Juan told UM News that Filipino United Methodists “have received the bishops’ statement with joy. They are grateful to the central conference leadership for courageously coming out with a collective stand against the WCA’s ‘colonial’ intervention.” Some African delegates told UM News that their real need was not for vaccinations but for coronavirus test kits to meet travel requirements and for visas to enter the United States.
A defense of good intentions
Wesleyan Covenant Association President Keith Boyette asserted to UM News that his group’s intention was to make sure General Conference could proceed this year after being postponed twice because of the coronavirus pandemic. General Conference is slated for Aug. 29 through Sept. 6 in Minneapolis, meaning international delegates must meet the U.S. entry requirement of coronavirus vaccination and negative COVID-19 tests. General Conference organizers told UM News they have considered facilitating vaccinations for all delegates, but so far have found “logistical, ethical, legal, medical and financial complexities that seem to be insurmountable.”
One of the items on the agenda for the next General Conference is a plan to split the UMC called the “Protocol of Reconciliation & Grace through Separation,” negotiated independently by various groups including the WCA in 2019. If adopted, the Protocol, as it’s known, would provide $25 million in seed money over four years to a “traditionalist” denomination and another $2 million for other “expressions” of Methodism. The WCA sees itself as the recipient of the portion designated for a traditionalist church, although the Protocol doesn’t specify the WCA as a recipient and details of such a separation would have to be worked out by General Conference delegates.
Not a new conflict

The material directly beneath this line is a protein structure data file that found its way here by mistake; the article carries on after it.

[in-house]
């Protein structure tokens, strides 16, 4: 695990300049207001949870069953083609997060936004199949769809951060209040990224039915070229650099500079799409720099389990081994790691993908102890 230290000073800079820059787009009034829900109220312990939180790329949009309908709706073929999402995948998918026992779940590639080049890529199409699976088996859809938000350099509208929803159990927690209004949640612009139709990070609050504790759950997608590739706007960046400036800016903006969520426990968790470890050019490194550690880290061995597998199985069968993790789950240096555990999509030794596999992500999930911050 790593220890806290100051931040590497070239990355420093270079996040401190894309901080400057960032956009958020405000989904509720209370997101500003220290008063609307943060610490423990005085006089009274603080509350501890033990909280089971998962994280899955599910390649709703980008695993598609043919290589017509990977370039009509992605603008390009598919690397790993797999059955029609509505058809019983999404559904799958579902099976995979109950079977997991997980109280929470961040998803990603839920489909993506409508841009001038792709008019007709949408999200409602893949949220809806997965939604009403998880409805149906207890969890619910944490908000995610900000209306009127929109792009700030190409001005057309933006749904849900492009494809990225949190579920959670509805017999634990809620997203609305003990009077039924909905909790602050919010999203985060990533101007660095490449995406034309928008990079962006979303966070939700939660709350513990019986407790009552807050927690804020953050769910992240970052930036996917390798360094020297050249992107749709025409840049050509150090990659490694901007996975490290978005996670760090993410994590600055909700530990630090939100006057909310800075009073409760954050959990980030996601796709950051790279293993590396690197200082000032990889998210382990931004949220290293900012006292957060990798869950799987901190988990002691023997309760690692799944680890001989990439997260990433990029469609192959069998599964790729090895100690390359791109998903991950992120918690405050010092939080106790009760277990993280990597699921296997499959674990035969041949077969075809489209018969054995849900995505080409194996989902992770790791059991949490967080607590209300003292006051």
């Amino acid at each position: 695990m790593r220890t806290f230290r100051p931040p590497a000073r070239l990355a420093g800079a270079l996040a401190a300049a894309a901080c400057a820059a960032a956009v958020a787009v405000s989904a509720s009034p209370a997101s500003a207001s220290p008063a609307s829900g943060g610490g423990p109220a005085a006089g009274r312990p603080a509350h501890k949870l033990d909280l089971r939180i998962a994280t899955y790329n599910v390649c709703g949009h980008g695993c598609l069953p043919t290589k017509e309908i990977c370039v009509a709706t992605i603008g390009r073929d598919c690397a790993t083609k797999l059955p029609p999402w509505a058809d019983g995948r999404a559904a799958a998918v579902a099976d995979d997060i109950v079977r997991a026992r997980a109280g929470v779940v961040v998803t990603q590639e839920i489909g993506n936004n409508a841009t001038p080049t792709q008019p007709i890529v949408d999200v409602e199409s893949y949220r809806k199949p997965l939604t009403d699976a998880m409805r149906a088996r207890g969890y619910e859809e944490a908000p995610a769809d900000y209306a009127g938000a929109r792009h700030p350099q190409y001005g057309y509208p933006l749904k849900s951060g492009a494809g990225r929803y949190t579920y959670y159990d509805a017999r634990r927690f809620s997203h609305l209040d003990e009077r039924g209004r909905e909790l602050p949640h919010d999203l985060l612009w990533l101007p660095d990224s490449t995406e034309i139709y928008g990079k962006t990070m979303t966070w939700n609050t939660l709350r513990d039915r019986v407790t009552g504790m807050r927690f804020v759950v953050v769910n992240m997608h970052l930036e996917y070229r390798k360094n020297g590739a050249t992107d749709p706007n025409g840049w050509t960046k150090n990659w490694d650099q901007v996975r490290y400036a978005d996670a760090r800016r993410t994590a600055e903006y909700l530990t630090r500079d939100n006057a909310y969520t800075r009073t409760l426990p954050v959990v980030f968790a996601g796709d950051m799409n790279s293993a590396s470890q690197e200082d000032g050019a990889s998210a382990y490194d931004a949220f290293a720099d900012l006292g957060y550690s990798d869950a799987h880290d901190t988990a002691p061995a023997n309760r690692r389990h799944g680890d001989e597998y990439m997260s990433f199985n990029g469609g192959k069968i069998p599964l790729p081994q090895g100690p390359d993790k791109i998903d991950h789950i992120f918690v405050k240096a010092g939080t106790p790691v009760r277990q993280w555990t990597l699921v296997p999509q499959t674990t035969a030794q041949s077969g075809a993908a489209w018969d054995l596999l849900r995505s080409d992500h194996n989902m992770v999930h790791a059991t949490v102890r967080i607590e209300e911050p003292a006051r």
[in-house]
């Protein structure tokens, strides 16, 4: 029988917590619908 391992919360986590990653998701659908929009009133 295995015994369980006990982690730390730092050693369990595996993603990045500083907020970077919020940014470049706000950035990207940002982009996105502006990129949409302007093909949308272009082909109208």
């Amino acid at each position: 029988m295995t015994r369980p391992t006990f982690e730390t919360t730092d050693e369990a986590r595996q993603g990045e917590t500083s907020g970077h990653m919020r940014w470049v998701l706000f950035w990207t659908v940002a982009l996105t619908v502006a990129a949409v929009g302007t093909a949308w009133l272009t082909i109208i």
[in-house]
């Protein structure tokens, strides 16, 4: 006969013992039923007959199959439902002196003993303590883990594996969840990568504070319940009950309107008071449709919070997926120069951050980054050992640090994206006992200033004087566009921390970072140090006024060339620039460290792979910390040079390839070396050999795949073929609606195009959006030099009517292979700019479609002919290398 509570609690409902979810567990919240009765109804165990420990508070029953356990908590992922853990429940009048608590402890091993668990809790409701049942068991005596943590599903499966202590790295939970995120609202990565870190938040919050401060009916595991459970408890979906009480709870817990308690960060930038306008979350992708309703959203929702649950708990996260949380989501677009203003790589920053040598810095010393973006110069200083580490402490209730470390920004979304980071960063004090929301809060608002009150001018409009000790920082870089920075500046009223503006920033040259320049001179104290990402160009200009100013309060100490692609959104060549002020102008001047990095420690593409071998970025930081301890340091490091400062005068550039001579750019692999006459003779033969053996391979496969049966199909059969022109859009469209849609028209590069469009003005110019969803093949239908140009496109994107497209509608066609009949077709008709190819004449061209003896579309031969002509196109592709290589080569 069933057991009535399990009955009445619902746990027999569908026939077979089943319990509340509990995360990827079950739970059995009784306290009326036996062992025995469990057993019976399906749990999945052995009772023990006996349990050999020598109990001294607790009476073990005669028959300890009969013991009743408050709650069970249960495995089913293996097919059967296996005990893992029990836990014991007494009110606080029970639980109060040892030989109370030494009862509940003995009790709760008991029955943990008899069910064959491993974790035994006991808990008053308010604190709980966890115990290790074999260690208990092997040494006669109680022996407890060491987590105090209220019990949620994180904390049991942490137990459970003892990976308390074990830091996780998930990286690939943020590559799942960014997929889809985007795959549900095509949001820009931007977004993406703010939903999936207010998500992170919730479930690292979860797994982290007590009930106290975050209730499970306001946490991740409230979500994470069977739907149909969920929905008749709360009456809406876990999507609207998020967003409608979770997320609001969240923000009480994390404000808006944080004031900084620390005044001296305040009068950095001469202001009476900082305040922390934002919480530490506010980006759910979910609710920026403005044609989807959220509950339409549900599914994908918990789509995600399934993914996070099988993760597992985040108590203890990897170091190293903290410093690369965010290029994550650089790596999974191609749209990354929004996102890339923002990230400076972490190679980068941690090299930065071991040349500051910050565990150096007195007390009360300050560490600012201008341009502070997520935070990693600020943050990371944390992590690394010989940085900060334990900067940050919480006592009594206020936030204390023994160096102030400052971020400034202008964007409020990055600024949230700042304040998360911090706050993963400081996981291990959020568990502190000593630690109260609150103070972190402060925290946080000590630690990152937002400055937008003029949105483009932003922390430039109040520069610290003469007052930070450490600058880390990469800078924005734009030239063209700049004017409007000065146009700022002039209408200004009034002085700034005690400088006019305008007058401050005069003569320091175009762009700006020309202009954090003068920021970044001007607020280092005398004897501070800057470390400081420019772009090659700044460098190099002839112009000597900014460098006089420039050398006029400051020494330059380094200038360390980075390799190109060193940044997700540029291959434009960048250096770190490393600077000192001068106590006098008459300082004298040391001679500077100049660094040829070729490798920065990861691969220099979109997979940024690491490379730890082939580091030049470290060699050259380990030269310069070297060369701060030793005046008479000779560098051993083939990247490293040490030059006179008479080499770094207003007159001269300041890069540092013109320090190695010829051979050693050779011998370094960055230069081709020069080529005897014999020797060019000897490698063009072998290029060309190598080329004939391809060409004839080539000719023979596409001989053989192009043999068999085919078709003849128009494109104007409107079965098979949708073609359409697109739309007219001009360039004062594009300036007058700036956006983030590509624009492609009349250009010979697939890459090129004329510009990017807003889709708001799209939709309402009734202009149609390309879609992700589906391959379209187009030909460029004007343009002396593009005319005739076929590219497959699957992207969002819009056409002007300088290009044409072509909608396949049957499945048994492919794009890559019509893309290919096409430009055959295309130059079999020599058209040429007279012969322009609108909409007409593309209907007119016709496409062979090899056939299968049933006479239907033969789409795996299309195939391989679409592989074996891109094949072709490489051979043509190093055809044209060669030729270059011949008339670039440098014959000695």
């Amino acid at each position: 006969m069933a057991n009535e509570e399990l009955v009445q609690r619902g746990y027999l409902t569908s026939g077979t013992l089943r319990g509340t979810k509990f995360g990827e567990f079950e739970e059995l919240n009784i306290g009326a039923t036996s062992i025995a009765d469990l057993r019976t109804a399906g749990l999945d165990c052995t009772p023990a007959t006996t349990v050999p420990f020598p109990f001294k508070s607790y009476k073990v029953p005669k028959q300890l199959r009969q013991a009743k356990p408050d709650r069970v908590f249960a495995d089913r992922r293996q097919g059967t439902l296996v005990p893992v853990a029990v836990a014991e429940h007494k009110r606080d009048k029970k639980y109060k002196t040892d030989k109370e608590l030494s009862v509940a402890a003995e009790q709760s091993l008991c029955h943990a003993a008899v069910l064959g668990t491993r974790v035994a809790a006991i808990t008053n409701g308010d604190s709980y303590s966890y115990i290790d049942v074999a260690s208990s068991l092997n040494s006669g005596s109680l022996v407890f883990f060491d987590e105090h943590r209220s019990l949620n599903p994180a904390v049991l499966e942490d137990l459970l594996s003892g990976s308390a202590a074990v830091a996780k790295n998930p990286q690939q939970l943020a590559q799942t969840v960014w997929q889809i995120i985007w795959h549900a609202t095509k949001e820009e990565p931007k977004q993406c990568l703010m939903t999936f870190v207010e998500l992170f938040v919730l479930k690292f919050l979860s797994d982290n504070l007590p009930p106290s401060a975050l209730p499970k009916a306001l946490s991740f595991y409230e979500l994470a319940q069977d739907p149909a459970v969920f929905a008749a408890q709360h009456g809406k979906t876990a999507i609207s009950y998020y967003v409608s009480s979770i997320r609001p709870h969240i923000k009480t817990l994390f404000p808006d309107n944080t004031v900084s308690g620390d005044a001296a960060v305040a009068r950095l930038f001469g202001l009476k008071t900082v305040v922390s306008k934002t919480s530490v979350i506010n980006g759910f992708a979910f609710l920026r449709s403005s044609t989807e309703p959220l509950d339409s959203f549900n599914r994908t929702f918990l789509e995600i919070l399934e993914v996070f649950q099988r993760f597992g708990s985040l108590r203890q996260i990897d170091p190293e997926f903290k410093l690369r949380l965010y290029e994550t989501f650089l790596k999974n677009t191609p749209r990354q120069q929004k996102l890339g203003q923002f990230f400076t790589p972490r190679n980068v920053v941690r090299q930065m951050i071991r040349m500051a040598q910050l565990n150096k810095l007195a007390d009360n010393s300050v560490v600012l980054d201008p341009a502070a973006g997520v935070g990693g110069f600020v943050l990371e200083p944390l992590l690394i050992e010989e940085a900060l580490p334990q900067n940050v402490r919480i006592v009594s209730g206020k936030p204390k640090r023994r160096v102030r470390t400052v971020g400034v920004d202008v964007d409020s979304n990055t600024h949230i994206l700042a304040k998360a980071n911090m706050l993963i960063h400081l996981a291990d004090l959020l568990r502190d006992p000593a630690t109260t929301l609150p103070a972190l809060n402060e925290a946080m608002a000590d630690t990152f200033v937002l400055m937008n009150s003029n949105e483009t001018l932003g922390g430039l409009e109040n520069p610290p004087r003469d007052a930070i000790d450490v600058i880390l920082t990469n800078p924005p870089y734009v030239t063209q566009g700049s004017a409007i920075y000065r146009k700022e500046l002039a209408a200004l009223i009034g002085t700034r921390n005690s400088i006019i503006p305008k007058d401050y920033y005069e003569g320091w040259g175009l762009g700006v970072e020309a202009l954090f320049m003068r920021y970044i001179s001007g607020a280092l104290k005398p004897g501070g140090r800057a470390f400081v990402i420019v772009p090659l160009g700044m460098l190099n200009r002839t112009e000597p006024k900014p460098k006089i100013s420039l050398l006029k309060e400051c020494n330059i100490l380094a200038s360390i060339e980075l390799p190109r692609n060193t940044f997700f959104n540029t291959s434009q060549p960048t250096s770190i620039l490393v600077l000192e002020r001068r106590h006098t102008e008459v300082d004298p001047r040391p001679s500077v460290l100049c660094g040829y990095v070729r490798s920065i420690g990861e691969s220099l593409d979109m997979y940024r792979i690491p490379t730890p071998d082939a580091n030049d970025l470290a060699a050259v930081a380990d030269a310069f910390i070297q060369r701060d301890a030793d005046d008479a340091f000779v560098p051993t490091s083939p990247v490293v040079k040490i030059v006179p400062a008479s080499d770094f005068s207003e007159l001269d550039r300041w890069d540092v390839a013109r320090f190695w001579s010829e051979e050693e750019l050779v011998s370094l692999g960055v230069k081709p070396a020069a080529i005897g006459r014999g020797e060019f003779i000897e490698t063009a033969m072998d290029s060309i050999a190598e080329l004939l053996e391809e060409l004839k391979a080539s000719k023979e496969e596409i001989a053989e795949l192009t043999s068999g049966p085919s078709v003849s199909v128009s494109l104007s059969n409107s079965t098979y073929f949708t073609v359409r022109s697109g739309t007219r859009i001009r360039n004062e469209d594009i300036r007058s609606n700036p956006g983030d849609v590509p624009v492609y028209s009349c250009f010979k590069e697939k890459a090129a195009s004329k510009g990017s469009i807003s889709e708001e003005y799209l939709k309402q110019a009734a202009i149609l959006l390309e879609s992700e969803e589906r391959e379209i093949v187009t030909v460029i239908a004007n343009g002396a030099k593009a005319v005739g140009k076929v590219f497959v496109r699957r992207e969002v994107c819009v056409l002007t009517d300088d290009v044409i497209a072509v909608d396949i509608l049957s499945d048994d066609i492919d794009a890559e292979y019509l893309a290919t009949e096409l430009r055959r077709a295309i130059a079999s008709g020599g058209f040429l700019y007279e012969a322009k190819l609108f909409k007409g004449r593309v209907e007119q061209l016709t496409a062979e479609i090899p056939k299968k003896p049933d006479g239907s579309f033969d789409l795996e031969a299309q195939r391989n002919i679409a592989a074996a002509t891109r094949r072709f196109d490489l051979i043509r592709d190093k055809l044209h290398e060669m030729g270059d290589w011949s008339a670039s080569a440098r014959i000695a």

This isn’t the first time traditionalist United Methodists’ tactics have ignited a furor. Part of the sharp reaction to the vaccination offer can be traced to past experiences with the WCA and other conservative caucuses.
For example, on Dec. 28, 2021, blogger Jeremy Smith of Hacking Christianity reported a discrepancy between a recent comment by Thomas Lambrecht, vice president of the conservative caucus Good News, and Lambrecht’s 2004 strategy for the organization.
Smith posted a screen capture of a Nov. 3, 2021, tweet by Good News Magazine of a quote from Lambrecht’s column: “Part of the ‘grace’ alluded to in the name of the Protocol is the idea that all groups want any denominations that emerge under the Protocol, as well as the post-separation United Methodist Church, to be as strong and vibrant as possible, set up to succeed, rather than fail.”
Calling Lambrecht’s quote “the biggest whopper the WCA ever told,” Smith wrote: “The above quote by Rev. Thomas Lambrecht of the Good News movement — that traditionalists want the UMC to be ‘set up to succeed, rather than fail’ — is in stark contrast with the 2004 strategy document that Rev. Lambrecht himself penned that details why Traditionalists ought not leave a ‘strong’ UMC behind. This document also provided the baseline for their successful strategy at the 2019 General Conference, which backfired spectacularly and would have ran them out of options except the coronavirus happened.”
In addition, for the past two decades conservative caucuses have conducted “orientation sessions” for international delegates at private locations in advance of General Conference. Participants at one such session held prior to the special 2019 General Conference, who spoke on condition of anonymity for fear of reprisals at home, told of being instructed not only how to use electronic voting devices but also specifically how to vote on legislation.
At the 2008 General Conference in Fort Worth, Texas, a coalition including conservative caucuses Good News, the Confessing Movement and the Institute on Religion and Democracy purchased cell phones for international delegates. The coalition asserted that the phones were intended for international delegates to “call home,” but irate U.S. and European delegates alleged the phones were meant to communicate instructions on how to vote on legislation. In reaction, delegates to the Fort Worth conclave approved a ban on using “electronic devices” inside the voting bar of the conference.
General Conference organizers must decide by mid-March whether to go ahead with this year’s legislative assembly, based on criteria it adopted last fall. Thanks to this latest episode, what happens between now and then is anybody’s guess.
Cynthia B. Astle is a veteran journalist who has covered the worldwide United Methodist Church at all levels for more than 30 years. She serves as editor of United Methodist Insight, an online journal she founded in 2011.